December 8, 2017 | Written by: Tom Babinszki
Categorized: Inclusive Workforce
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Mobility and independence are powerful devices, especially for someone with a disability.
Every year as we celebrate International Day of Persons with Disabilities, I am reminded why I work for IBM – its long history of inclusion, commitment to workforce diversity, and innovations in accessibility.
I joined IBM in 2013 for the IBM Accessibility Research team and have worked in many areas, including mobile accessibility, online and onsite training, and legal compliance.
Tom Babsinszki demonstrates how he uses a screen reader while training colleagues on accessibility.
Before I was hired, my soon-to-be manager asked me about the equipment and services I would need to be most productive in my employment.
As I am completely blind, I certainly needed a screen reader, without it I would not be able to get the smallest assignment done. However, I was a bit worried to ask for too much fearing that if I was too greedy it might be the end of my employment that hadn’t yet started.
Hearing my hesitation, he proactively asked me about different equipment, such as a braille display, a character recognition system, and a braille printer. The answer was the same, I would certainly use it because a good set of assistive tools that can better compensate for my blindness can make me a more productive employee. So, instead of the absolute necessities, we agreed on a set of tools which will make me most productive.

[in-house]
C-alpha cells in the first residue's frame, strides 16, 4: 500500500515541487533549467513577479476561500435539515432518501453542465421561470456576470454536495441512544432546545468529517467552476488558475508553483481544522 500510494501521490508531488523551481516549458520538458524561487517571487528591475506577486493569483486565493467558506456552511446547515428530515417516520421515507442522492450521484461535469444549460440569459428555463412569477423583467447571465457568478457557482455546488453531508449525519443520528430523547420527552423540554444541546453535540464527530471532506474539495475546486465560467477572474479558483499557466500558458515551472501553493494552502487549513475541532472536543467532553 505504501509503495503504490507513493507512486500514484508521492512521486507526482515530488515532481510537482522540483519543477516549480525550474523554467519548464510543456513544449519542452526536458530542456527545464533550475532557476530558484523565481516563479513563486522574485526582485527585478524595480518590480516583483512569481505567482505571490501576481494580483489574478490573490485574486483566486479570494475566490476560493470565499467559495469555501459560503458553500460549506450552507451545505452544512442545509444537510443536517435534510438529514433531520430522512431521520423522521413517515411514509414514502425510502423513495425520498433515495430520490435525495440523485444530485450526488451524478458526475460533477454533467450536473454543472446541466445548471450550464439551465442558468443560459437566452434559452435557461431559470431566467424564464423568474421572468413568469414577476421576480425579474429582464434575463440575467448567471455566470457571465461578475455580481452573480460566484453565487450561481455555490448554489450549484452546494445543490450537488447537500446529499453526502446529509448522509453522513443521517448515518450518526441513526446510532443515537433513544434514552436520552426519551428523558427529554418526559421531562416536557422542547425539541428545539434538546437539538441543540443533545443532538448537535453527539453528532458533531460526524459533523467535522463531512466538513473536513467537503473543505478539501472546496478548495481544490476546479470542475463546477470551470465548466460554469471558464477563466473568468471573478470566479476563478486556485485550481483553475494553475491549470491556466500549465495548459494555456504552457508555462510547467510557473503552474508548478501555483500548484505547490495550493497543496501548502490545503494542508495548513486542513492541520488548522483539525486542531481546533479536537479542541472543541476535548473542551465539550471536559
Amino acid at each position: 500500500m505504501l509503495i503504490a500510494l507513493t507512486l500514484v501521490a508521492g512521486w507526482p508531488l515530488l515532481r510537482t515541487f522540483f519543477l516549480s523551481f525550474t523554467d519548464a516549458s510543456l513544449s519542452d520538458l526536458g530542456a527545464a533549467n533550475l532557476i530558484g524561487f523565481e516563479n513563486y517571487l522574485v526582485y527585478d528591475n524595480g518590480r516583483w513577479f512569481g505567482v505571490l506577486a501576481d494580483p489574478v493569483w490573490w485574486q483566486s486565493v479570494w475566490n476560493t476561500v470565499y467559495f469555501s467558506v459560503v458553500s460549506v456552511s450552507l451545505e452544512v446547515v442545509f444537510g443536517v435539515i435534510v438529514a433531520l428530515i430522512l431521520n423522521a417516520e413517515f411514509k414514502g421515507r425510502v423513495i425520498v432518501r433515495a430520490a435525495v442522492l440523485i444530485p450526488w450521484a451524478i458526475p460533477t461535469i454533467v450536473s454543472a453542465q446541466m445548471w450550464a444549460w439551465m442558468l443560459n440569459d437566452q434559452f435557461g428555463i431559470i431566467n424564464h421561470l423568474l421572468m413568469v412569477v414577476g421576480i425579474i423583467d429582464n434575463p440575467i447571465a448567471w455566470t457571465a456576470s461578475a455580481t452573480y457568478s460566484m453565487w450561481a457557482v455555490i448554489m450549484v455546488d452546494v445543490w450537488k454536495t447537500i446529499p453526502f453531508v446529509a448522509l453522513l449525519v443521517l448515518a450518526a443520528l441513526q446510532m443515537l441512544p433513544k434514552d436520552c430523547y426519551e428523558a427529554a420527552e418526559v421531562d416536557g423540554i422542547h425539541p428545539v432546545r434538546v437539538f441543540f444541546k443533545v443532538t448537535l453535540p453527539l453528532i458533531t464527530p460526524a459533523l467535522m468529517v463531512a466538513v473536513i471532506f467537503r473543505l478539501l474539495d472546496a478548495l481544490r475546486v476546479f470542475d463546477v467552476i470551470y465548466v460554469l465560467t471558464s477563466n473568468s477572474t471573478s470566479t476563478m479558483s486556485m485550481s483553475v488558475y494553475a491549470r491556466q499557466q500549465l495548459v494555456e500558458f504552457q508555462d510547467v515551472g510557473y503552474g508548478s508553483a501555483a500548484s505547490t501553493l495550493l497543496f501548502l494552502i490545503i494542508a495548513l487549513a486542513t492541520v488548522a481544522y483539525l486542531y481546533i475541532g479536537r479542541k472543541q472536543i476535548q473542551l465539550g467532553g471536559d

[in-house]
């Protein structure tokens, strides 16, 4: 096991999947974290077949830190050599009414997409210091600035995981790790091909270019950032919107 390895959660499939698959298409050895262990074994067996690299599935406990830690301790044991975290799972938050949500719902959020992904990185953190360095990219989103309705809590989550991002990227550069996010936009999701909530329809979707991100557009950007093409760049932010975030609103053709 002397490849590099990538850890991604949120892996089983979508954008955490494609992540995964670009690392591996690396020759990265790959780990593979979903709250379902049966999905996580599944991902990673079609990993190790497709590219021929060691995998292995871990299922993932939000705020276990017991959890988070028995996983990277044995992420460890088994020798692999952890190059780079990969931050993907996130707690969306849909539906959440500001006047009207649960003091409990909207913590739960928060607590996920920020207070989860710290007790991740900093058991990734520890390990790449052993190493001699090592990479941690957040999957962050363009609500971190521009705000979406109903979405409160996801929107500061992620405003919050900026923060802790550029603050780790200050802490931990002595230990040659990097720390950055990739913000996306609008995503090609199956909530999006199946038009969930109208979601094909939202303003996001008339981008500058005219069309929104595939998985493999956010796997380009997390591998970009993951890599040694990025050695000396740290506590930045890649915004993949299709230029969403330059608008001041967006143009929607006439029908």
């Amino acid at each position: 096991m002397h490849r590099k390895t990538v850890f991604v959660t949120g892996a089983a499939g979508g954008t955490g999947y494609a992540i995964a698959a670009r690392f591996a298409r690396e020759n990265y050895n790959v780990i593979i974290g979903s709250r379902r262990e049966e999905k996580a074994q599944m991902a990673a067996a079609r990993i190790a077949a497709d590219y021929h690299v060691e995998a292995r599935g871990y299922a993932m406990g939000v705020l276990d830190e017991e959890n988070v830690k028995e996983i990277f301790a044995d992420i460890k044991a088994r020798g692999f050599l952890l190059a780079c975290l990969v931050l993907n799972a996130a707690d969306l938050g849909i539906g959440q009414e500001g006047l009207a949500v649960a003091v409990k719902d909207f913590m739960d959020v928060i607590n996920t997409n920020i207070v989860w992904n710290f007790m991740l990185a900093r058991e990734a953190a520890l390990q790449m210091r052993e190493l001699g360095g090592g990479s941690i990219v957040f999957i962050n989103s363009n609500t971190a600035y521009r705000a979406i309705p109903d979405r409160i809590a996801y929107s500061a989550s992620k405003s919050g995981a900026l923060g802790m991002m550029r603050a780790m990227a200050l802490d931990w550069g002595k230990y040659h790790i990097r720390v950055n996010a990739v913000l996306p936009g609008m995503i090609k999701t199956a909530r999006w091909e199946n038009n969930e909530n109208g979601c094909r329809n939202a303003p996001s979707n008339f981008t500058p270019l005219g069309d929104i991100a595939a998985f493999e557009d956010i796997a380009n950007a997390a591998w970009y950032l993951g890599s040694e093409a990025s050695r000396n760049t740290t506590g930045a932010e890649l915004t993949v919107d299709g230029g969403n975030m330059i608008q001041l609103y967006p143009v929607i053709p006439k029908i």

On the first day of my employment, I had a laptop computer with all necessary assistive technologies installed, and a braille embosser on the way to our house, as I was working from home.
When a person with a disability requires an accessibility related accommodation, we use our Accessible Workplace Solution, where either a manager or a person with a disability can request software, hardware or services to compensate for their disability. Once the request is reviewed, the request is executed immediately. These requests may include an upgrade for our screen reader, captioning of a video, a sign language interpreter, switches, keyboards, or a personal assistant when technology is not able to resolve the problem.
Today, I’m working as an onsite accessibility educator. In the last year, I have traveled to ten countries and 25 cities (with my trusty sidekick and guide dog Baldwin). I am using accessible technology to organize my trips, schedule flights, book hotels, present materials, take care of my daily needs, and keep in touch with the office (and family) all while on the road.
By showing this level of support for its employees, IBM is able to hire a diverse pool of talent in the workplace, while increasing job satisfaction and performance.
I’m proud of the culture of inclusion IBM has created to support all of its employees.